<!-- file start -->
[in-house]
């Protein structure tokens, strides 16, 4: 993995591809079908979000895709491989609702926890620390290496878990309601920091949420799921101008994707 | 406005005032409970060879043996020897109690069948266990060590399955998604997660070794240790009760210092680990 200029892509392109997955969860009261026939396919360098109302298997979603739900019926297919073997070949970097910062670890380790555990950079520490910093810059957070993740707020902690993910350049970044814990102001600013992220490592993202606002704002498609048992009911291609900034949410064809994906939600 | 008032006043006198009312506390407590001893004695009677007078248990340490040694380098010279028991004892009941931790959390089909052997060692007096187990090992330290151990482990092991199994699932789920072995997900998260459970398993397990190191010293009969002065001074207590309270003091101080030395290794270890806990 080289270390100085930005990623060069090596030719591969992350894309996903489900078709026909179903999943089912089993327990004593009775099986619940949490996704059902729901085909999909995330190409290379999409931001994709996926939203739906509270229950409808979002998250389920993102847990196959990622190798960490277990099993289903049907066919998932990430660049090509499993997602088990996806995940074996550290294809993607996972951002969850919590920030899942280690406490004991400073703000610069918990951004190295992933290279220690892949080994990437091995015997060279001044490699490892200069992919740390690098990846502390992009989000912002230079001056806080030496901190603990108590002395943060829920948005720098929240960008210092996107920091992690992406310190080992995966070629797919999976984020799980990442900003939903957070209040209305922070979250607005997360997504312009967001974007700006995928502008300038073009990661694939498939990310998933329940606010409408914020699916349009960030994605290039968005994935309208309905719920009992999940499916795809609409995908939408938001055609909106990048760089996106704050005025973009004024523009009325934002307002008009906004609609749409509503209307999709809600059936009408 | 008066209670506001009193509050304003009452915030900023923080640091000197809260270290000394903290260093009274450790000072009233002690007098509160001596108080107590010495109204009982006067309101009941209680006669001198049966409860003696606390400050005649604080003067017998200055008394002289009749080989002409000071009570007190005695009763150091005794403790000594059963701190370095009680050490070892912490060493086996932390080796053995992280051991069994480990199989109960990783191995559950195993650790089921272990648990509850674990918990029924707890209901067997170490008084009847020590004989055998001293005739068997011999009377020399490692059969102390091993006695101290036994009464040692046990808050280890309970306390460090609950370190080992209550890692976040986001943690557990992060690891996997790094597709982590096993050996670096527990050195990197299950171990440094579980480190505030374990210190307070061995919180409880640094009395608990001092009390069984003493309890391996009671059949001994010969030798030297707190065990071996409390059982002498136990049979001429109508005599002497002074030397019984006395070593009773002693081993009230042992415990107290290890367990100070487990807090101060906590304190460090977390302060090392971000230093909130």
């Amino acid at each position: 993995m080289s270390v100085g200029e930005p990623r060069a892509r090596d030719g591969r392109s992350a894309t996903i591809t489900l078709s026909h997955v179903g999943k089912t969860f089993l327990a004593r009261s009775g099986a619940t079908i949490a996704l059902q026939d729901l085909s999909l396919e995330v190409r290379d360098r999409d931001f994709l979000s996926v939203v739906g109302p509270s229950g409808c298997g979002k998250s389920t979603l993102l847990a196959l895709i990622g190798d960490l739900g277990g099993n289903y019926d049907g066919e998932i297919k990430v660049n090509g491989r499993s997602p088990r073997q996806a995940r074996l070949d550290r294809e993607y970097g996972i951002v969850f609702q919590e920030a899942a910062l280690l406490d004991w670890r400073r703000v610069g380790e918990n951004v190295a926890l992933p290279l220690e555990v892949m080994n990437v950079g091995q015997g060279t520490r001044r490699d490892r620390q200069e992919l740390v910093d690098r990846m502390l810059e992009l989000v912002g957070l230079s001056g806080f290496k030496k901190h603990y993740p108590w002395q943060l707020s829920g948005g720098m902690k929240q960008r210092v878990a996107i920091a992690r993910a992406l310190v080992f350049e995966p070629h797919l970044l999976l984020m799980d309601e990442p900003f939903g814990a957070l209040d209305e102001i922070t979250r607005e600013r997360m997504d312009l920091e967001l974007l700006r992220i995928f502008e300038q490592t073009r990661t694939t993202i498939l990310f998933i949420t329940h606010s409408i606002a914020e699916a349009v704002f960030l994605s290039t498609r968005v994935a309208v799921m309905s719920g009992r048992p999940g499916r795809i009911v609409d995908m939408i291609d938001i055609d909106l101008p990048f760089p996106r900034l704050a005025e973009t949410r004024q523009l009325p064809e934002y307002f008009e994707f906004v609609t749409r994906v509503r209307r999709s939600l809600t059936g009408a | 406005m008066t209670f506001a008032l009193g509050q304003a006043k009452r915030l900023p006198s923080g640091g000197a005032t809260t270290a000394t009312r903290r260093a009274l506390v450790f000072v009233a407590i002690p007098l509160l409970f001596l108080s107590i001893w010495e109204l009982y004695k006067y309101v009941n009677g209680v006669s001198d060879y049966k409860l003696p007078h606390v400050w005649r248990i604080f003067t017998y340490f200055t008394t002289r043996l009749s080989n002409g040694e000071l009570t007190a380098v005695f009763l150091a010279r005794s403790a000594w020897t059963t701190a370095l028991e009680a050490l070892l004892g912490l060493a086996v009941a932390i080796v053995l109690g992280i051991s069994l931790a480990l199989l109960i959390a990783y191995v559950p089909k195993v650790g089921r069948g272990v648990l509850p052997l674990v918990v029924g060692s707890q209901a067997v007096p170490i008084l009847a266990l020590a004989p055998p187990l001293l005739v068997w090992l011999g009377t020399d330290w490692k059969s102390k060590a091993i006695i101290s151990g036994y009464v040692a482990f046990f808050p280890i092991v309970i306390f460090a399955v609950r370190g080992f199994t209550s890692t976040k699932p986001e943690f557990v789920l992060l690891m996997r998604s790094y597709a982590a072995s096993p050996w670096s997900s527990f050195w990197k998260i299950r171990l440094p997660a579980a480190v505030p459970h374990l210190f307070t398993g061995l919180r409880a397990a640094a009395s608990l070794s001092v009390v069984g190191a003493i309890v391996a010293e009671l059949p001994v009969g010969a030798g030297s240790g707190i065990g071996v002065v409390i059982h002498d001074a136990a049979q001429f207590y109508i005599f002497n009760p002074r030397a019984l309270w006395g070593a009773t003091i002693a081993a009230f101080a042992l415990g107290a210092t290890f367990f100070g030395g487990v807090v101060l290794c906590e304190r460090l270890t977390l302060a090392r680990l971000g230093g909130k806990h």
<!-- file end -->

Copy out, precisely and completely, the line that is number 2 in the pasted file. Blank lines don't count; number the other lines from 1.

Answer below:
């Protein structure tokens, strides 16, 4: 993995591809079908979000895709491989609702926890620390290496878990309601920091949420799921101008994707 | 406005005032409970060879043996020897109690069948266990060590399955998604997660070794240790009760210092680990 200029892509392109997955969860009261026939396919360098109302298997979603739900019926297919073997070949970097910062670890380790555990950079520490910093810059957070993740707020902690993910350049970044814990102001600013992220490592993202606002704002498609048992009911291609900034949410064809994906939600 | 008032006043006198009312506390407590001893004695009677007078248990340490040694380098010279028991004892009941931790959390089909052997060692007096187990090992330290151990482990092991199994699932789920072995997900998260459970398993397990190191010293009969002065001074207590309270003091101080030395290794270890806990 080289270390100085930005990623060069090596030719591969992350894309996903489900078709026909179903999943089912089993327990004593009775099986619940949490996704059902729901085909999909995330190409290379999409931001994709996926939203739906509270229950409808979002998250389920993102847990196959990622190798960490277990099993289903049907066919998932990430660049090509499993997602088990996806995940074996550290294809993607996972951002969850919590920030899942280690406490004991400073703000610069918990951004190295992933290279220690892949080994990437091995015997060279001044490699490892200069992919740390690098990846502390992009989000912002230079001056806080030496901190603990108590002395943060829920948005720098929240960008210092996107920091992690992406310190080992995966070629797919999976984020799980990442900003939903957070209040209305922070979250607005997360997504312009967001974007700006995928502008300038073009990661694939498939990310998933329940606010409408914020699916349009960030994605290039968005994935309208309905719920009992999940499916795809609409995908939408938001055609909106990048760089996106704050005025973009004024523009009325934002307002008009906004609609749409509503209307999709809600059936009408 | 008066209670506001009193509050304003009452915030900023923080640091000197809260270290000394903290260093009274450790000072009233002690007098509160001596108080107590010495109204009982006067309101009941209680006669001198049966409860003696606390400050005649604080003067017998200055008394002289009749080989002409000071009570007190005695009763150091005794403790000594059963701190370095009680050490070892912490060493086996932390080796053995992280051991069994480990199989109960990783191995559950195993650790089921272990648990509850674990918990029924707890209901067997170490008084009847020590004989055998001293005739068997011999009377020399490692059969102390091993006695101290036994009464040692046990808050280890309970306390460090609950370190080992209550890692976040986001943690557990992060690891996997790094597709982590096993050996670096527990050195990197299950171990440094579980480190505030374990210190307070061995919180409880640094009395608990001092009390069984003493309890391996009671059949001994010969030798030297707190065990071996409390059982002498136990049979001429109508005599002497002074030397019984006395070593009773002693081993009230042992415990107290290890367990100070487990807090101060906590304190460090977390302060090392971000230093909130």